At baseline and follow-up, subjects received a mean of 3.7 ± 4.4 and 3.8 ± 4.5 defined daily doses (DDD) of BP lowering drugs, respectively (p > 0.05). Twelve subjects’ DDD remained unchanged, one subject’s DDD decreased (0.25 DDD), and four subjects’ DDD increased (mean change 0.8 DDD). Forty-two percent (n = 7) received statins throughout the follow-up period.
3.2. Brachial Blood Pressure
Table 2 shows baseline and follow-up brachial BP; brachial systolic and diastolic office, 24 h and daytime BP decreased significant at follow-up. No changes were observed in nocturnal BP or nocturnal BP decrease. The frequency of non-dipping was unchanged (at baseline 47% (n = 8) and follow-up 53% (n = 9), p = 1.0 (Figure 2(a)).
3.3. Central Arterial Systolic Pressure
Two patients’ baseline and one patient’s follow-up CASP measurement was excluded from analysis due to few measurements Therefore, CASP analyses included 14 patients’ measurements. There was a non-significant decrease in 24 h, day and nighttime CASP (Table 2). Non-dipping was seen in 64% (n = 9) at baseline, and 86% (n = 12) at follow-up (p = 0.45) (Figure 2(b)).
Figure 1. Flow chart of patients.
Figure 2. Percentage of patients with dipping/non-dipping blood pressure pattern at baseline and follow-up in brachial (a) and CASP (b) values. Percentage (number) of subjects with nocturnal systolic blood pressure decrease
Table 1. Demographics and sleep characteristics at baseline.
Baseline demographic characteristics and baseline sleep data from all 17 patients. Data are presented as mean (SD) except u-albumin, Epworth Sleepiness Scale, Apnoea hypopnoea index, and oxygen desaturation index, which are presented as median with interquartile range [25%; 75%]. aFrom Epworth Sleepiness Scale, self-reported data.
The changes in brachial and central BP from baseline to follow-up were similar (data not shown).
3.4. Sleep Examination
Follow-up time was median 89 days with a total range from 72 to 139 days. Data from sleep examination at baseline are showed in Table 1. At follow-up, AHI and ODI decreased and mean oxygen saturation (SaO2) increased, while sleep symptoms (ESS) were reported unchanged (Table 3). Adherence to CPAP
Table 2. Brachial blood pressure and central aortic systolic pressure at baseline and at follow-up.
Abbreviations: BP: blood pressure. CASP: central aortic systolic pressure. Office blood pressure obtained from baseline and follow-up examinations. 24 h, day and nighttime brachial and CASP data obtained from 24 h ABPM. CASP measurements only consist of systolic values from 24 h central ABPM. Data are presented as mean (SD). aRelative systolic decrease from day time to night time. Statistics were performed using paired t-test. *p < 0.05, **p < 0.001.
Table 3. Changes in body mass index, laboratory results, and sleep parameters at follow-up.
Values represent follow-up minus baseline values. U-albumin, Epworth Sleepiness Scale, Apnoea hypopnoea index, and Oxygen desaturation index are presented as median with interquartile range [25%; 75%]. The remaining data are presented as mean (SD). aFrom Epworth Sleepiness Scale, self-reported data. Statistics were performed using paired t-test or Wilcoxon signed rank test.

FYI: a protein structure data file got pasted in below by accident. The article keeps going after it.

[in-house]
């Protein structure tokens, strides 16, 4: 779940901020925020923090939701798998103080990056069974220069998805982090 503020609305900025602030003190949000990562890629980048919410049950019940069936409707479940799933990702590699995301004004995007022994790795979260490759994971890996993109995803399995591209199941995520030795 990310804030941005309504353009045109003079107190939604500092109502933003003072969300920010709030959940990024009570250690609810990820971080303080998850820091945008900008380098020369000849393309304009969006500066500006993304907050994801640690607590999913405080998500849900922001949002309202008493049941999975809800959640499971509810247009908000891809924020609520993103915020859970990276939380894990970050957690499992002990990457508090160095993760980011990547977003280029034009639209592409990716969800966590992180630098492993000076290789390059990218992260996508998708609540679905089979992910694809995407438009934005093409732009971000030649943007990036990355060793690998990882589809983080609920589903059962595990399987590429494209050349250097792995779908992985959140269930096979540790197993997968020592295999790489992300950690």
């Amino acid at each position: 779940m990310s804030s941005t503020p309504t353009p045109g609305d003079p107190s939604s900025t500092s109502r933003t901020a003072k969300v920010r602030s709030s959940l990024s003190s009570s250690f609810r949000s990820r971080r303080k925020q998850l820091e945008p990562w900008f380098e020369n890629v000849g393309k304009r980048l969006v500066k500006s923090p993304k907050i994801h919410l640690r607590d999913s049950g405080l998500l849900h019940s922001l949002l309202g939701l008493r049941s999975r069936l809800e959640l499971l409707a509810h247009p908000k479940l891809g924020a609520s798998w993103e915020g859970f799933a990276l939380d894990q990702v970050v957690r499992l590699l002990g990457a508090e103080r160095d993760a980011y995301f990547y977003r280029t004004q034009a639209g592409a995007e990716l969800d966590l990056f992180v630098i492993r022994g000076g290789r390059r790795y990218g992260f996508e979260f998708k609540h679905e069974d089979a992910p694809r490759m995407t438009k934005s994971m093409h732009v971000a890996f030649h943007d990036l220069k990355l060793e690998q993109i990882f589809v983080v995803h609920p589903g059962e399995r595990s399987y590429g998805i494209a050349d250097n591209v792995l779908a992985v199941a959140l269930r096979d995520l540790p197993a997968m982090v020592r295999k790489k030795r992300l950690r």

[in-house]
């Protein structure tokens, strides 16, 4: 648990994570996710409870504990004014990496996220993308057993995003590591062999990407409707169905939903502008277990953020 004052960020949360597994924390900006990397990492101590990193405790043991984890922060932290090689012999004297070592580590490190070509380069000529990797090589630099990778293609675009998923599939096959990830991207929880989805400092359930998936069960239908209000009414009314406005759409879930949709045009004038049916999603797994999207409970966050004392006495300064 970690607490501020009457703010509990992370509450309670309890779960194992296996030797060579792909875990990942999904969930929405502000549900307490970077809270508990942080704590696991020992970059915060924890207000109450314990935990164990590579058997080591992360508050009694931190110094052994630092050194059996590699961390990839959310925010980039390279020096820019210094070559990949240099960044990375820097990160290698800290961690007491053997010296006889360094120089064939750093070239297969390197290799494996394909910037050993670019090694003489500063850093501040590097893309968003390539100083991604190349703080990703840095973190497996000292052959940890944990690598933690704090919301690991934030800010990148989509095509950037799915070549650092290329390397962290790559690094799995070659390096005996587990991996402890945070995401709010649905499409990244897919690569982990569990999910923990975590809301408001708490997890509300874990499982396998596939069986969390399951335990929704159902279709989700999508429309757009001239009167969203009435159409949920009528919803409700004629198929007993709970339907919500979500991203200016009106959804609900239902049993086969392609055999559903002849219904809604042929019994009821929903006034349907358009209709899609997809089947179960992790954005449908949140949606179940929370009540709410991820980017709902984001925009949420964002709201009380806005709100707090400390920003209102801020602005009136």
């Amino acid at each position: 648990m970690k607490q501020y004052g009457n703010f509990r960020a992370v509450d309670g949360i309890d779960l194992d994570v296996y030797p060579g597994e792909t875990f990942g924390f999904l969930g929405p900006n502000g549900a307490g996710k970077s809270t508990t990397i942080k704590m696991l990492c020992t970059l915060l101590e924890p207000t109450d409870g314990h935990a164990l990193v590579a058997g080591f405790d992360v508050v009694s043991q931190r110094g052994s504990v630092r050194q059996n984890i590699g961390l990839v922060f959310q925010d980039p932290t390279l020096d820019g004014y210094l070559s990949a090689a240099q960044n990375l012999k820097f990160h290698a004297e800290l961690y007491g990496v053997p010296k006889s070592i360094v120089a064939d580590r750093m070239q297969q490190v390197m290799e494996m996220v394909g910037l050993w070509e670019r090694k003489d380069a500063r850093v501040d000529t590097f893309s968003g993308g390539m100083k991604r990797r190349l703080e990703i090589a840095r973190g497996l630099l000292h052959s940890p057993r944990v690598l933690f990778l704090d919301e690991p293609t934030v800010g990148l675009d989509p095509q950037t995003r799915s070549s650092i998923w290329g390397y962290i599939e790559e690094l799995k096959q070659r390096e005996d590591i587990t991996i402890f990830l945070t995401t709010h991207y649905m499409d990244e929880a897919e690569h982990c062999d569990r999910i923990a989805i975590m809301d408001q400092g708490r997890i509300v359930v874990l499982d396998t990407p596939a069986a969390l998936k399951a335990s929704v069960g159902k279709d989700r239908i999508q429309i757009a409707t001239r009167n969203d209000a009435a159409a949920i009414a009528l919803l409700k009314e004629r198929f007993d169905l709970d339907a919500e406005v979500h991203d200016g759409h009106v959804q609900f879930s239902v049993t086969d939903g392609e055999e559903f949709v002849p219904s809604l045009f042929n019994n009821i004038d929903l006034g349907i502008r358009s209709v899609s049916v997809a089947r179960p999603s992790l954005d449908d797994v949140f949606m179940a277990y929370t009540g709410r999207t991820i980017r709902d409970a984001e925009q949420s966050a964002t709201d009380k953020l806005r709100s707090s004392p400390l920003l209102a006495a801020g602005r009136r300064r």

treatment was median 73% [57; 93], total range from 20% to 100%. There was no correlation between changes in BP parameters and adherence or follow-up time (data not shown). When excluding subjects with CPAP adherence below 50% (n = 3), BP changes on all parameters were the same as for the whole group (data not shown).
Univariate correlation analysis showed no association between baseline AHI and changes in BP. Baseline AHI was correlated to changes in ESS (r = 0.62, p = 0.008), but not to baseline ESS or adherence to CPAP treatment.
3.5. Renal and Metabolic Parameters
Changes in metabolic and renal characteristics at follow-up are shown in Table 3; no significant changes were observed in BMI, HbA1c, or cholesterols. Renal function remained unchanged, whereas albuminuria decreased significantly 3 [−1; 31] mg/24h (p = 0.025). There was no association between changes in BP and eGFR at baseline or at follow-up, and the reduction in albuminuria was not related to changes in any of the BP parameters, eGFR (at baseline or at follow-up), or mean SaO2 at follow-up (tested by univariate correlation analysis, data not shown).
3.6. SF36-Questionnaire on Quality of Life
Patients experienced improved quality of life with regard to vitality, social functioning, emotional role, and mental health, whereas no significant changes in physical functioning, physical role, general health, or bodily pain were seen (Table 4). Baseline eGFR was significantly associated to follow-up SF-36 score (r = 0.50, p = 0.042), but not baseline SF-36 score (r = 0.48, p = 0.052). No correlation of SF-36 baseline or follow-up and AHI or Epworth at baseline or follow-up.
Table 4. SF36 scores at baseline and follow-up.
Scores for quality of life using SF36 questionnaire at baseline and at follow up from all 17 participants. Data are presented as mean (SD). Procedure for scoring the SF36 questionnaire was RAND 36-Item Health Survey 1.0 from International Resource Center for Health Care Assessment (Boston, MA). The scales range from 0 (minimal well-being) to 100 (maximal well-being). Statistics were performed using paired t-test.
3.7. Plasma Levels of Syndecan-1
There was no change in p-syncecan-1 from baseline to follow-up (18 [15; 25] vs. 19 [16; 23] ng/mL, p = 0.41).
3.8. Plasma Levels of Vasoactive Hormones